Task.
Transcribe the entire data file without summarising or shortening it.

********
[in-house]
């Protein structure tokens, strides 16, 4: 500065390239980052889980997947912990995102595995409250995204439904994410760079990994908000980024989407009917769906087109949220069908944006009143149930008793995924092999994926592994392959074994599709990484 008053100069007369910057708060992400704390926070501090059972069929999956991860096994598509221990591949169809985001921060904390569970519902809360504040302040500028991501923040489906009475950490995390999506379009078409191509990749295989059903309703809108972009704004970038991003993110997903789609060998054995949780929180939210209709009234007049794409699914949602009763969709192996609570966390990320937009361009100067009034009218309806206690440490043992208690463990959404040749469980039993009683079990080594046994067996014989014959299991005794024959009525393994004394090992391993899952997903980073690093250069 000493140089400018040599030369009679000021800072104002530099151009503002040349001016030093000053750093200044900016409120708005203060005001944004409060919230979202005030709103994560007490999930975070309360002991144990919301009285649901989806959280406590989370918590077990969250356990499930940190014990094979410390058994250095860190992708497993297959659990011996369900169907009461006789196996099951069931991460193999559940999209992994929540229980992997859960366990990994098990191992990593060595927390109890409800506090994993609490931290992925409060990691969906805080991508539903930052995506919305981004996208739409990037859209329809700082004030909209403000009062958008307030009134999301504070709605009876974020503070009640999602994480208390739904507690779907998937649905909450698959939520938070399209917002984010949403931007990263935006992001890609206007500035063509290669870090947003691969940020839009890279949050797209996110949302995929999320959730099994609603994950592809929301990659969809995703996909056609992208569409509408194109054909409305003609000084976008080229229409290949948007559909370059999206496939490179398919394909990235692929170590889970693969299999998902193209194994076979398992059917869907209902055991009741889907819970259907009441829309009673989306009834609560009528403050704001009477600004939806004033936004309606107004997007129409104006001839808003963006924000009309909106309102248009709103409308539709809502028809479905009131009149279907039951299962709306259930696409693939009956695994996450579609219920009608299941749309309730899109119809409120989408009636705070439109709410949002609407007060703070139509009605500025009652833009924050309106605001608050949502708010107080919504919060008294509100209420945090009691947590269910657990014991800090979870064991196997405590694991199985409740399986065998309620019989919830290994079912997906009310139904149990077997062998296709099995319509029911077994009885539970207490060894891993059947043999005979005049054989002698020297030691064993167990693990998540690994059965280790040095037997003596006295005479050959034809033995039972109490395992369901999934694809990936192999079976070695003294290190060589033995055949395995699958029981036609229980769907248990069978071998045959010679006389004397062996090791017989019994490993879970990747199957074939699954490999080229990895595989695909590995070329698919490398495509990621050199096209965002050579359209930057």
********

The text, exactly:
[in-house]
């Protein structure tokens, strides 16, 4: 500065390239980052889980997947912990995102595995409250995204439904994410760079990994908000980024989407009917769906087109949220069908944006009143149930008793995924092999994926592994392959074994599709990484 008053100069007369910057708060992400704390926070501090059972069929999956991860096994598509221990591949169809985001921060904390569970519902809360504040302040500028991501923040489906009475950490995390999506379009078409191509990749295989059903309703809108972009704004970038991003993110997903789609060998054995949780929180939210209709009234007049794409699914949602009763969709192996609570966390990320937009361009100067009034009218309806206690440490043992208690463990959404040749469980039993009683079990080594046994067996014989014959299991005794024959009525393994004394090992391993899952997903980073690093250069 000493140089400018040599030369009679000021800072104002530099151009503002040349001016030093000053750093200044900016409120708005203060005001944004409060919230979202005030709103994560007490999930975070309360002991144990919301009285649901989806959280406590989370918590077990969250356990499930940190014990094979410390058994250095860190992708497993297959659990011996369900169907009461006789196996099951069931991460193999559940999209992994929540229980992997859960366990990994098990191992990593060595927390109890409800506090994993609490931290992925409060990691969906805080991508539903930052995506919305981004996208739409990037859209329809700082004030909209403000009062958008307030009134999301504070709605009876974020503070009640999602994480208390739904507690779907998937649905909450698959939520938070399209917002984010949403931007990263935006992001890609206007500035063509290669870090947003691969940020839009890279949050797209996110949302995929999320959730099994609603994950592809929301990659969809995703996909056609992208569409509408194109054909409305003609000084976008080229229409290949948007559909370059999206496939490179398919394909990235692929170590889970693969299999998902193209194994076979398992059917869907209902055991009741889907819970259907009441829309009673989306009834609560009528403050704001009477600004939806004033936004309606107004997007129409104006001839808003963006924000009309909106309102248009709103409308539709809502028809479905009131009149279907039951299962709306259930696409693939009956695994996450579609219920009608299941749309309730899109119809409120989408009636705070439109709410949002609407007060703070139509009605500025009652833009924050309106605001608050949502708010107080919504919060008294509100209420945090009691947590269910657990014991800090979870064991196997405590694991199985409740399986065998309620019989919830290994079912997906009310139904149990077997062998296709099995319509029911077994009885539970207490060894891993059947043999005979005049054989002698020297030691064993167990693990998540690994059965280790040095037997003596006295005479050959034809033995039972109490395992369901999934694809990936192999079976070695003294290190060589033995055949395995699958029981036609229980769907248990069978071998045959010679006389004397062996090791017989019994490993879970990747199957074939699954490999080229990895595989695909590995070329698919490398495509990621050199096209965002050579359209930057």